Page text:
Our Britstop for the night - The Aviation Heritage Museum

A Spitfire

A Hurricane

The Battle of Britain Memorial Flight, RAF Coningsby

The Bomber Command Memorial in Green Park, London

Bomber Command Memorial, Canwick Hill, Lincoln

THURSDAY 25-4-19

Another cloudy start to the day, never mind.

We were away by mid-morning heading initially for the International Bomber Command Centre https://internationalbcc.co.uk/ on the outskirts of Lincoln. After all you can’t come to Lincolnshire and not do Bomber Command (well that’s what I told The Chef anyway), during World War Two, Lincolnshire was littered with some forty bomber bases,

In total over 55,000 Bomber Command airmen lost their lives, and over half of them were based in Lincolnshire. Their courage was never properly recognised, probably because their boss ‘Bomber’ Harris had annoyed his political masters by carrying on the destruction of German cities and infrastructure at a time when it was becoming unfashionable.

There wasn’t even a medal cast to commemorate the courage of those who survived. And to top it all the only memorials to them are funded by private money, including the one in Green Park London, to the extent that the veterans who had funded it and were also paying the cost of the opening ceremony were fearful of having to sell their homes to cover the cost overrun of the event. Fortunately David Cameron stepped in and agreed that the government would fund any shortfall. Sadly in today's broken Britain that monument has since been vandalised with paint.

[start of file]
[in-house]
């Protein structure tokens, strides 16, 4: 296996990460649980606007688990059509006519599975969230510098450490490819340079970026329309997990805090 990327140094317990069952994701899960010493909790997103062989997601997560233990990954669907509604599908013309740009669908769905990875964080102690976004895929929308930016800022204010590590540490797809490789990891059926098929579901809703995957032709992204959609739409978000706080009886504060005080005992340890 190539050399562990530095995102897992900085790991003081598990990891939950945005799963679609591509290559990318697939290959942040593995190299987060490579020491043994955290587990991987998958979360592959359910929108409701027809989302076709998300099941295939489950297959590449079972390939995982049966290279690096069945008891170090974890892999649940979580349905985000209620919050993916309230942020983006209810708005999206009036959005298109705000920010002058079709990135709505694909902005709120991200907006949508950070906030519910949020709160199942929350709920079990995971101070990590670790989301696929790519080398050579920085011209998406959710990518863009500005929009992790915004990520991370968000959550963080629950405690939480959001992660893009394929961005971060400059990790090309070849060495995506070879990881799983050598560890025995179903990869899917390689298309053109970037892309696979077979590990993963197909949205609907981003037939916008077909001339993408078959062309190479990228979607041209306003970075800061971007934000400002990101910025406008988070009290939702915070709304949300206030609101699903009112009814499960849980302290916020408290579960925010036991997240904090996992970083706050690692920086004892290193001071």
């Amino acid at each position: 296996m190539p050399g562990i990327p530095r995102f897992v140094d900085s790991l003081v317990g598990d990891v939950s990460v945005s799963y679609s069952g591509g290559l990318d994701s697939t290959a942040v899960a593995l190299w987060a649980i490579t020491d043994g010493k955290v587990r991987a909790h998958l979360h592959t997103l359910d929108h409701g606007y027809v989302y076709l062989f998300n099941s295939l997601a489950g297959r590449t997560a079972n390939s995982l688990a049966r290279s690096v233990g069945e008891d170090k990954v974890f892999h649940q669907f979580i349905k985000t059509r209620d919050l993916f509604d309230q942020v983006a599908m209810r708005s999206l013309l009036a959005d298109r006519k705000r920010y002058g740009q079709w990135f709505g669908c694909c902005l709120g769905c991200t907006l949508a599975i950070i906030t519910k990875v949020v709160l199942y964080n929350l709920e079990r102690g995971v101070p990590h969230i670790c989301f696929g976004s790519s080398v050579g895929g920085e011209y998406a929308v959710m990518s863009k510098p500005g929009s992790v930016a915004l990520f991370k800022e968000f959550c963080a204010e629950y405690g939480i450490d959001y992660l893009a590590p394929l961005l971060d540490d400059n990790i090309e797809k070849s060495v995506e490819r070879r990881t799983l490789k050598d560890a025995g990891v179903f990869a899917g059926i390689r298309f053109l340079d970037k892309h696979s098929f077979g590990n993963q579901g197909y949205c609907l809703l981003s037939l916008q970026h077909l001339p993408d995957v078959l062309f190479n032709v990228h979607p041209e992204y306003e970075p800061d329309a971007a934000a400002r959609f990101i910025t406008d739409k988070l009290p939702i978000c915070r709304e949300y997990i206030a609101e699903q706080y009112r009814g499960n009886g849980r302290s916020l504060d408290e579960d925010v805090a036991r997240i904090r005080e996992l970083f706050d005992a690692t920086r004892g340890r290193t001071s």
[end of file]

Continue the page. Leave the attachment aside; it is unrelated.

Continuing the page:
So when we arrived at the International Bomber Command Centre on Canwick Hill (GPS N53.211432º W0.525033º) we made our way to their memorial for a few pictures and to pay our respects. Then it was in to the Visitors Centre for a look around the museum there.

That done we hit the road heading for the ‘Battle of Britain Memorial Flight’ based on the edge of RAF Coningsby (GPS N53.097304º W0.179629º) https://www.visitlincoln.com/things-to-do/battle-of-britain-memorial-flight

Once parked up we sat and ate our lunch before crossing the road to the Visitor Centre. Having paid our tour fee (£7.00 for old gits) we had to wait for the 14:30 tour as we’d just missed the 14:00. This worked well for us as we ended up with a really interesting tour guide by the name of Gary. In all, the tour lasted an hour and a half; even The Chef enjoyed it and found it interesting, especially how each spitfire type on display is painted in such a way to commemorate an event or pilot. Whilst I was confident I would find it interesting I was pleased The Chef enjoyed it too, and a lot of it has to be down to the knowledge and enthusiasm of Gary.

That done we hit the road again heading for the Aviation Heritage Museum in Spilsby near East Kirkby, Lincolnshire. Before planning the trip I expected us to be spending the night at the East Kirkby Hideaway Campsite which is next door to the museum, but having renewed our membership of the ‘Britstop’ scheme http://www.britstops.com/welcome.php we discovered that the Aviation Heritage Museum had now joined the scheme and were offering up to two motorhomes each night free parking facilities.

So there we were, in the run up to the museum closing for the day, parked near the entrance with a view of their Dakota aircraft just through the gates. There are probably better places to camp for the night, but none cheaper, more convenient, or for me, more interesting.

Fine dining this evening was spag bol, produced as only The Chef knows how.

We turned in fairly early as I couldn’t get a TV signal with either the UHF aerial I had stuck up on the roof, or the satellite dish, probably due to the fact that I had a dirty great big hanger in my line of sight.